In 2020 the Banque de France (BdF) decided to launch a programme with market participants to explore the issuance and use of a Wholesale CBDC (Central Bank Digital Currency (W-CBDC), understood as a new form of CeBM (Central Bank Money) that could become available on a distributed ledger.
The BdF rationale is derived from three reasons. First, unregulated digital currencies could lead to a loss of sovereignty in the field of payments if foreign players become dominant in such markets. Secondly, as foreign CBDCs or stablecoins linked to foreign currencies develop, challenges to monetary sovereignty could arise. Thirdly, the role of CeBM could then find challenges up to a point where CeBM could no longer serve as an effective anchor for the financial system
In a recent report about these experiments, the BdF described its findings. As Nathalie Aufauvre, Director General of Financial Stability and Operations, and head of the BdeF’s experimentation programme put it: “These experiments with a wholesale CBDC were carried out in record time, in less than a year, and show how interested market participants are in the subject, as well as their expectations regarding public authorities.
“With the emergence of financial assets in tokenised form, we have shown that a CBDC, combined with the potential of new technologies, can ensure the safe settlement of transactions in these assets and thereby contribute to the secure development of these innovations. We have also demonstrated that a wholesale CBDC would be of benefit for cross-border and cross-currency payments as it would improve the efficiency of processing chains.”
The Banque de France’s experiments
Following a call for applications, the BdF initiated nine experiments (see diagram below) focusing on the use of CBDC for wholesale payments, including cross-border and cross-currency payments and securities settlement. Seven of these experiments have completed, with two ongoing.
The experiments showed how a W-CBDC can be used to:
- settle securities in various configurations and for many asset classes
- complete cross-border and cross-currency transactions.
They also explored different ways in which central banks could make CeBM available for securities settlement using DLT-based platforms, including by leveraging existing infrastructures such as TARGET services in Europe. In this context, a W-CBDC could contribute to the secure development of tokenised financial markets.
This would enable market participants to benefit from the advantages of DLT, such as the integration of processes and straight-through-processing of securities settlement, while continuing to provide safe settlement in central bank money. This would also be in line with central banks’ mandates and the pivotal role of CeBM for interbank settlement.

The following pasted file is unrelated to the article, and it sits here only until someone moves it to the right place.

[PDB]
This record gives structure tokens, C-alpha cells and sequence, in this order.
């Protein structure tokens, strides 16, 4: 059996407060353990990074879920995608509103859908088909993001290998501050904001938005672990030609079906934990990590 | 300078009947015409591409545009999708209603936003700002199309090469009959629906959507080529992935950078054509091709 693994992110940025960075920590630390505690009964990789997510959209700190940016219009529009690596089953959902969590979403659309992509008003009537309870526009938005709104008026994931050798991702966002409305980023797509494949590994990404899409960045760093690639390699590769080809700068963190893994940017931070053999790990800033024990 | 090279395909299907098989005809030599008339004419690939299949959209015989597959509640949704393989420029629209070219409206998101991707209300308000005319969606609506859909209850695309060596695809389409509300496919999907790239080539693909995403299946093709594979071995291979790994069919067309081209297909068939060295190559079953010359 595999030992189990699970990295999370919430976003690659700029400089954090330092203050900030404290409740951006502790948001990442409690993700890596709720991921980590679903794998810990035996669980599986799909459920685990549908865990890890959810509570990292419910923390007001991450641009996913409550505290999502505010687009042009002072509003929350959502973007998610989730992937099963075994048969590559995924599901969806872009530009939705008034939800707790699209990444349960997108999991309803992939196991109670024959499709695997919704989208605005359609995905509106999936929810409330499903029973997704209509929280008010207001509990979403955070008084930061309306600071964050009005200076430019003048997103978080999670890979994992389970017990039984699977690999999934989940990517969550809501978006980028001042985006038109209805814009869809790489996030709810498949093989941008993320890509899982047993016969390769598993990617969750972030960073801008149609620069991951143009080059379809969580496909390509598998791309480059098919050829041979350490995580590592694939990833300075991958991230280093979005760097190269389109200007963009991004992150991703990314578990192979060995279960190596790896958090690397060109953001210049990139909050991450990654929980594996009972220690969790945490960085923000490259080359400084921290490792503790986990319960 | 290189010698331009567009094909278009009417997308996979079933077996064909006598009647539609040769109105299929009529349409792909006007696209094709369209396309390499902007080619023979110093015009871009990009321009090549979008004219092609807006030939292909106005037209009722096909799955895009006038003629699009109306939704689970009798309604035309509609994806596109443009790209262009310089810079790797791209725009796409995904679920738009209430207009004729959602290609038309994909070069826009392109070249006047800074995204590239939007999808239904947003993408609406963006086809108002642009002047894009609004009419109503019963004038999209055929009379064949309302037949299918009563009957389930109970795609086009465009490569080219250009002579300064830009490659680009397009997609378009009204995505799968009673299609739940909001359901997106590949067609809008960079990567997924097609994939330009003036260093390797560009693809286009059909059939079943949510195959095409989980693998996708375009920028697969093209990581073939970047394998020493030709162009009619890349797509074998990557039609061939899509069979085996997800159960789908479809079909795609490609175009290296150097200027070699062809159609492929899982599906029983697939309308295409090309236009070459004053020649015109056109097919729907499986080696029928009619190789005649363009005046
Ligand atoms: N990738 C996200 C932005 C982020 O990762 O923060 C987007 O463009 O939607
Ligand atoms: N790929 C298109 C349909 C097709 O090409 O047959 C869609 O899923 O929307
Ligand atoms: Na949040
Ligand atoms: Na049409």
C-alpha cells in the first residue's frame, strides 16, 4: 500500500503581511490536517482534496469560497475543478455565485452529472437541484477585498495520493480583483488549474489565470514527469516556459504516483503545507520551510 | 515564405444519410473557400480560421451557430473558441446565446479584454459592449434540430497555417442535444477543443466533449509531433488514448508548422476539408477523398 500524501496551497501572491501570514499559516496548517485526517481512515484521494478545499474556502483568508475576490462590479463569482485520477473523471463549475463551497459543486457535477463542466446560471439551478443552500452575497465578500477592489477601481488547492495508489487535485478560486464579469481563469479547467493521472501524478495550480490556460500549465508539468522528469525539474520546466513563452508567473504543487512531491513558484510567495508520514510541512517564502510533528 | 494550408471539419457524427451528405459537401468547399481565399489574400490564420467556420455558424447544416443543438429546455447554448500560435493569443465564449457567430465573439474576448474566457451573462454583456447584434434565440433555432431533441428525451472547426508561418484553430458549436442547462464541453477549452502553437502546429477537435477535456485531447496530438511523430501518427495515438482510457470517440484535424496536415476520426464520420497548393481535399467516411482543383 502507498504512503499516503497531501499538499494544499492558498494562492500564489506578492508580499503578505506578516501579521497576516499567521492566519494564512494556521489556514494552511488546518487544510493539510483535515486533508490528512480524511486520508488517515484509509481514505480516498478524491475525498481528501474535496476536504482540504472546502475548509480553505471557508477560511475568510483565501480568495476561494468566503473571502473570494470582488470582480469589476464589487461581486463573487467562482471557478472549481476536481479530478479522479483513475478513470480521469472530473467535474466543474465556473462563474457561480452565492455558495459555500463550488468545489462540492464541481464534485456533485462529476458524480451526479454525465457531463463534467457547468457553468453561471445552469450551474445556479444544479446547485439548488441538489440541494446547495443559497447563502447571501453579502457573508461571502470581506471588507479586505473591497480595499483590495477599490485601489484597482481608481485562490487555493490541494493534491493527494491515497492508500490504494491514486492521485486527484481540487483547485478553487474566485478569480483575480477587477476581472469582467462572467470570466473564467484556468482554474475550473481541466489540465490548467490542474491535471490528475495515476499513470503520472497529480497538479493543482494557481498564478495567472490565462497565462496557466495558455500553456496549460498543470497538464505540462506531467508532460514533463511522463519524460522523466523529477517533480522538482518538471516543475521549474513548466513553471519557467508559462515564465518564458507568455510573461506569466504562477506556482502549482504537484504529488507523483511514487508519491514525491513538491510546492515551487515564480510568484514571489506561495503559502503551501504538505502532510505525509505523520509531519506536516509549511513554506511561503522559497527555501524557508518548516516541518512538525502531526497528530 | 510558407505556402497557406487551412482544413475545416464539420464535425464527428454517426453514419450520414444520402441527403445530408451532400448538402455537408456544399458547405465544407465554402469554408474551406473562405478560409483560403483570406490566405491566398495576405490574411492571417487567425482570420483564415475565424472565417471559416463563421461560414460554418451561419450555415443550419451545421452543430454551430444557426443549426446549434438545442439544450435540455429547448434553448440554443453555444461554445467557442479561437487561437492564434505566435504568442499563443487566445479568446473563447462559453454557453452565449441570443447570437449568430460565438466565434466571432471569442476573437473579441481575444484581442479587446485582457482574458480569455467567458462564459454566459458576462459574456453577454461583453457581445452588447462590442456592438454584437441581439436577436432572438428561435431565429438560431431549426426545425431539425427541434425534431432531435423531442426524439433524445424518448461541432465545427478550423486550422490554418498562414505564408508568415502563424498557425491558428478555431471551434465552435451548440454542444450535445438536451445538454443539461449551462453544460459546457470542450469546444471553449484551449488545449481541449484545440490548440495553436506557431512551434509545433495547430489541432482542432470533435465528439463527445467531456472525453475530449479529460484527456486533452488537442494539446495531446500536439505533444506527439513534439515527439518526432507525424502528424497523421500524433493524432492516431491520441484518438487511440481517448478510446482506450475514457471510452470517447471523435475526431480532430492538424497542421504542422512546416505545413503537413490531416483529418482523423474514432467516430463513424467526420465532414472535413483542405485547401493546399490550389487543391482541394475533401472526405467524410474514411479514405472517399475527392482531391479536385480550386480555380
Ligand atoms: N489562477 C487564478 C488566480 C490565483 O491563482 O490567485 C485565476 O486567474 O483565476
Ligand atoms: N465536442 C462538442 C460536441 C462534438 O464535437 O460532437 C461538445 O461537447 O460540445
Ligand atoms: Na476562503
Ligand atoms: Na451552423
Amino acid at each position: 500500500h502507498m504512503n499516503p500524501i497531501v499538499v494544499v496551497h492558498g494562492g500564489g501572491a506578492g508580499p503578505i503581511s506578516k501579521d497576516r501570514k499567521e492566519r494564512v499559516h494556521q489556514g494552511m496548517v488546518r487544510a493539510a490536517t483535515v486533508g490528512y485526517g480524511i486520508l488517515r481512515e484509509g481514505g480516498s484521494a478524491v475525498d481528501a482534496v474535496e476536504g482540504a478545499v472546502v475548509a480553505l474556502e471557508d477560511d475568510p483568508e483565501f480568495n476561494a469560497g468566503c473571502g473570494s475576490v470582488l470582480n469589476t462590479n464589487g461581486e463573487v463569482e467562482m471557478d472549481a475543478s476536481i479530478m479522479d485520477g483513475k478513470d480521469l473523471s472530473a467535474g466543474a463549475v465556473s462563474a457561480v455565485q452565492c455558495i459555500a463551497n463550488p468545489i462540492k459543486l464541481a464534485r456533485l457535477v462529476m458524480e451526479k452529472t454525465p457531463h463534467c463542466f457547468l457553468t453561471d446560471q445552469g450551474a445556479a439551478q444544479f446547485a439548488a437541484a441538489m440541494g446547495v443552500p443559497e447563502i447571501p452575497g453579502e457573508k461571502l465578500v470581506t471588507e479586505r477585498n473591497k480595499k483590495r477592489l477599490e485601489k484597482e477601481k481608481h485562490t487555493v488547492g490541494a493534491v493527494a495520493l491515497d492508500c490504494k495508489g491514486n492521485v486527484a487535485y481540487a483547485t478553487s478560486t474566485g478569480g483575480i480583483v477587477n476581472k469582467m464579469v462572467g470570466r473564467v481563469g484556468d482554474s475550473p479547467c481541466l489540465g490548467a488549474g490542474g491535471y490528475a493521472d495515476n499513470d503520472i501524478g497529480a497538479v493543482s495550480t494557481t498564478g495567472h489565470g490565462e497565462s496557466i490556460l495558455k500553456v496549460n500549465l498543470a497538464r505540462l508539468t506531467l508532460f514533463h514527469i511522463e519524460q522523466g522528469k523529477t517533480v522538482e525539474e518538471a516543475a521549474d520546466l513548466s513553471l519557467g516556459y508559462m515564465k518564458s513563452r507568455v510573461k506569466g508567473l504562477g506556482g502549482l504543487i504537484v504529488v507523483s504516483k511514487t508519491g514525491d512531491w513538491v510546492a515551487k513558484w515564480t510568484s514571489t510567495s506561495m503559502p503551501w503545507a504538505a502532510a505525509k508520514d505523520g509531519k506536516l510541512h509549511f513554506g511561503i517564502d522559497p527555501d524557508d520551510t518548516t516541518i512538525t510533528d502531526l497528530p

Additionally, the experiments indicated how a W-CBDC could be used to complete cross-border transactions, including cross-currency payments. As various jurisdictions may possibly issue a CBDC in the future, interoperable CBDC systems could help to simplify and enhance the performance and accessibility of cross-border and cross-currency payments. The BdF’s experiments pursued this approach, exploring various possible types of multiple CBDC (mCBDC) arrangements.
Two main uses cases
The report describes two main use cases:
- a wholesale CBDC for helping to ensure the safe development of tokenised financial markets by preserving the pivotal role of central bank money
- whether issuing a wholesale CBDC could help improve cross-border and cross-currency payments.
For example, in the first case, one way to settle both legs of transactions on the DLT would be to use crypto-assets, or stablecoins, as a settlement asset. However, the BdF points out that there are significant regulatory, financial and operational uncertainties surrounding these assets, despite ongoing international efforts, making them very risky for financial intermediaries to use at the current time.
In this context, the main question is whether the settlement asset for these tokenised markets can be CeBM in order to preserve the anchoring role of central bank money and settlement safety.
The BdF’s report examines both uses cases and describes them in detail with clear illustrations (for example, the one above).
Enterprise Times: what does this mean
The BdF concluded: “… a wholesale CBDC could be part of central banks’ strategies to accompany the rise of tokenised finance. A wholesale CBDC would stand as a way to accompany innovation while maintaining current standards in terms of settlement safety, through the use of CeBM as a settlement asset for wholesale transactions. It could also play a unifying role for financial markets, preventing the fragmentation that could arise from the development of private settlement assets functioning in closed loops with only limited interoperability.
“The (BdF’s) experiments also concretely explored how cross-border payments could be enhanced by implementing various configurations for multi-CBDC arrangements. The(se) experiments underline that a wholesale CBDC could contribute to faster, cheaper, more transparent and more inclusive cross-border payments, assuming central banks can efficiently cooperate in this matter.” (Enterprise Times’ italics)”
That assumption, that central banks can efficiently co-operate, is key. Without this, the risk is that any form of W-CBDC will not work. A chicken and egg situation could arise. Do central banks start with their own W-CBDCs and then integrate? Or do central banks agree a W-CBDC ‘infrastructure in advance and then fit their own W-CBDCs into this?
While these questions are moot, for the moment, the Banque de France report should become required reading, not only for those in banking but also all enterprises that interact with banks: in other words, everybody.